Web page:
Most of Canada's main federal parties have voiced support during the election campaign for removing criminal penalties for simple drug possession and offering safer alternatives to street-level drugs as overdose deaths reach record-high levels across the country.
While no party has made the overdose crisis a focus, the NDP and Greens have included decriminalization and safe supply in their platforms. The Liberals have not, with leader Justin Trudeau only saying that his government would work with community partners interested in those actions.
The Conservatives, for their part, have embraced a recovery-focused approach that some experts say would fall short of alleviating the escalating crisis.
The Tories, if elected Sept. 20, have promised to invest $325 million over three years to create 1,000 residential drug treatment beds and build 50 recovery communities across Canada. Leader Erin O’Toole has said his government would allow supervised consumption sites as it shifts away from harm reduction and toward recovery.
Elaine Hyshka, an assistant professor of public health at the University of Alberta, fears a Conservative government would restrict access to harm reduction supports while recovery takes centre stage.
"I'd issue a really significant caution against adopting the (Conservative) platform as national policy. We have seen basically a replica of that policy already implemented in Alberta and we have never had more people dying here," says Hyshka.
More than 2,500 Albertans have died by accidental drug overdoses since the province's United Conservative Party took power in April 2019 and implemented a recovery-based approach to the opioid crisis.
Under Premier Jason Kenney, Alberta has limited access to a life-saving opioid dependency program and supervised drug-use sites. Kenney has often touted investments in addictions treatment and recovery centres.
"Handing somebody who's deep in addiction a needle is not a continuum of care. I don't even think it's terribly compassionate to facilitate addiction rather than to offer a full spectrum of services for recovery and lifetime treatment," Kenney said in July 2020.
However, Hyshka said the reality is that most people who use substances on a given day are not ready, willing or able to access treatment services for a variety of reasons.
A spokesman for the federal Conservatives said in a statement that the opioid crisis is a national emergency that has robbed too many Canadians of their lives and devastated too many families.
"That's why Canada’s Conservatives will treat the opioid epidemic as the urgent health issue that it is," said Mathew Clancy.
"Only a Conservative government will ensure recovery is the overarching goal for the federal framework on substance abuse and get those struggling with addiction the help they need."
The party also plans to expand distribution of naloxone, a medicine used to temporarily reverse overdoses, and enhance culturally appropriate treatment services for Indigenous communities.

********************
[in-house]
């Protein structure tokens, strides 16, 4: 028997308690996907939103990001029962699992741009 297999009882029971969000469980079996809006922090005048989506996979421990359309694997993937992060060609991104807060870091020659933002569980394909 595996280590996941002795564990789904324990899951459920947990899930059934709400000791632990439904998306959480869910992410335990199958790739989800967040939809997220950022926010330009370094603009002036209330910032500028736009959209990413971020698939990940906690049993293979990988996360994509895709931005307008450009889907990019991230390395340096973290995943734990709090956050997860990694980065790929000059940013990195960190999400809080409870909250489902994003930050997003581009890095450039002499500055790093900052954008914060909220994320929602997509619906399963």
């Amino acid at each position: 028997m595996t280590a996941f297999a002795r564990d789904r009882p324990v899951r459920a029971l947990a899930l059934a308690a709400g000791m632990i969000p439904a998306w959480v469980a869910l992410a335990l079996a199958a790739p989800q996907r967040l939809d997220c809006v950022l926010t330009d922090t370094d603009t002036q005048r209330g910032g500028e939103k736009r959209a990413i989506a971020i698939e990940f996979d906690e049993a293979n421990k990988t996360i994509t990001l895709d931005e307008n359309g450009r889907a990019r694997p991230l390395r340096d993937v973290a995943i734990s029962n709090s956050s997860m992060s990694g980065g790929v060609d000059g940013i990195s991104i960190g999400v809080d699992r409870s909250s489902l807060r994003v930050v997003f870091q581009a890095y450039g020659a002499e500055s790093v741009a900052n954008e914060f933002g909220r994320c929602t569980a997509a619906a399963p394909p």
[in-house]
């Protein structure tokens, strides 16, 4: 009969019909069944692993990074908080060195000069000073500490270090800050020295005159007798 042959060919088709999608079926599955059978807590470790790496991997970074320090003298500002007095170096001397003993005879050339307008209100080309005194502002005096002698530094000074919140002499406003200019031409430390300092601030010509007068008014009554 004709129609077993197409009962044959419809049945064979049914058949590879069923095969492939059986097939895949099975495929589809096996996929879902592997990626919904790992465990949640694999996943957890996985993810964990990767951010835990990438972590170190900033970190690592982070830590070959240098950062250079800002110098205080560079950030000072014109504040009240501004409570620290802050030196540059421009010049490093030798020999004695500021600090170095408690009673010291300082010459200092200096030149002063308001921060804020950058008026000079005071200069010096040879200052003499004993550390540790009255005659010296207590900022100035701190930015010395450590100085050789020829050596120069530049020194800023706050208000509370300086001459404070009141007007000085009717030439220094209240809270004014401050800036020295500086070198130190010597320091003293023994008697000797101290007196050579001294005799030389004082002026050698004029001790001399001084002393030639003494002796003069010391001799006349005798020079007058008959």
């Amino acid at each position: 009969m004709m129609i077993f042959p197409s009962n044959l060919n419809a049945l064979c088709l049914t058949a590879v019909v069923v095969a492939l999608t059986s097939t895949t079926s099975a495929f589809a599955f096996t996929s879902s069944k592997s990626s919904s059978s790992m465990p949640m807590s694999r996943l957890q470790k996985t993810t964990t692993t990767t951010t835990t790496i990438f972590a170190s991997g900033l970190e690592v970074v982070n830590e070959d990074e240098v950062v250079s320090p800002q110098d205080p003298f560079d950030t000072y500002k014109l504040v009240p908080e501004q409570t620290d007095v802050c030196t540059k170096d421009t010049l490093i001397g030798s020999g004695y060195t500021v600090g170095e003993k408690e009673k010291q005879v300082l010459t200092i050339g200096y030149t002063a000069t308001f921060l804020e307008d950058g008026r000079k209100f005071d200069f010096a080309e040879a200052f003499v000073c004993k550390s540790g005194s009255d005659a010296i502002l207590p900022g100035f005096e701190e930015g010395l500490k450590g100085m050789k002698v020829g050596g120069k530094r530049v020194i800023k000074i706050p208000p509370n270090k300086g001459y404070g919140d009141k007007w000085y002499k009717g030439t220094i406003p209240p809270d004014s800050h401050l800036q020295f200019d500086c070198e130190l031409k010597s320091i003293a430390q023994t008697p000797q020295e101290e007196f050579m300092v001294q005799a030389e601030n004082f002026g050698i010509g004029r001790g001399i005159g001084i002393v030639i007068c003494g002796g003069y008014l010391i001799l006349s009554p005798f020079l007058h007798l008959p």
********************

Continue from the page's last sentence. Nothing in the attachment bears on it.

Dr. Mark Tyndall, a professor at the University of British Columbia’s School of Population and Public Health, says the plan "can resonate with the general public" but is an "unworkable and unproven" response.
Tyndall says all parties need to address the core issue — highly toxic street drugs — with safe supply programs, which provide legal and regulated drugs as an alternative to street substances.
"The three pillars I think of are: safe supply as a direct response to the poisoned drug supply, decriminalization to destigmatize drug use and then where we put our priorities with policing," says Tyndall.
Decriminalization means criminal penalties for personal drug use and possession would be lifted.
O'Toole, during a campaign stop in British Columbia last month, stopped short of committing to decriminalization.
"People with addiction should not be the focus of the criminal justice system. People that are dealing and preying on people with addiction should be the focus," said O'Toole.
"We would like to see more judicial discretion to get more treatment options for people with addictions."
The New Democratic Party, Green Party and Bloc Québécois — all of which held seats before dissolution — said in statements to The Canadian Press that they support decriminalization. Both the Greens and New Democrats also committed to safe supply.
Although the Liberal platform fails to mention either approach, Trudeau has said his government would continue to work with community partners pursuing those solutions.
"(Safe supply) is certainly something we have invested in and will continue to stand for," Trudeau said during an announcement on mental health commitments.
"We've seen a number of provinces … particularly British Columbia, very interested in moving forward on some forms of decriminalization and we are absolutely open to working with them."
The Liberals would also amend the Criminal Code to repeal relevant mandatory minimum drug-related penalties. And they are promising to spend $25 million on a public education campaign to reduce stigma and $500 million for evidence-based treatment.
Hyshka says the NDP and Greens are most aligned with evidence on the issue.
Both parties said they would declare a public health emergency to address the overdose crisis. The NDP also said it would launch an investigation into the role drug companies played in fuelling the epidemic.
"They're recognizing that innovation is really critical if we want to end this historically unprecedented crisis that we're in," says Hyshka. "Just doing the status quo is not going to be effective in reducing deaths."
Health Canada data says more than 21,000 Canadians have died from opioid-related overdoses since 2016. Since the onset of the COVID-19 pandemic, fatalities have reached record-high levels, with about 17 people dying per day last year.
All parties have promised support for measures ranging from harm reduction, including supervised consumption sites, to recovery.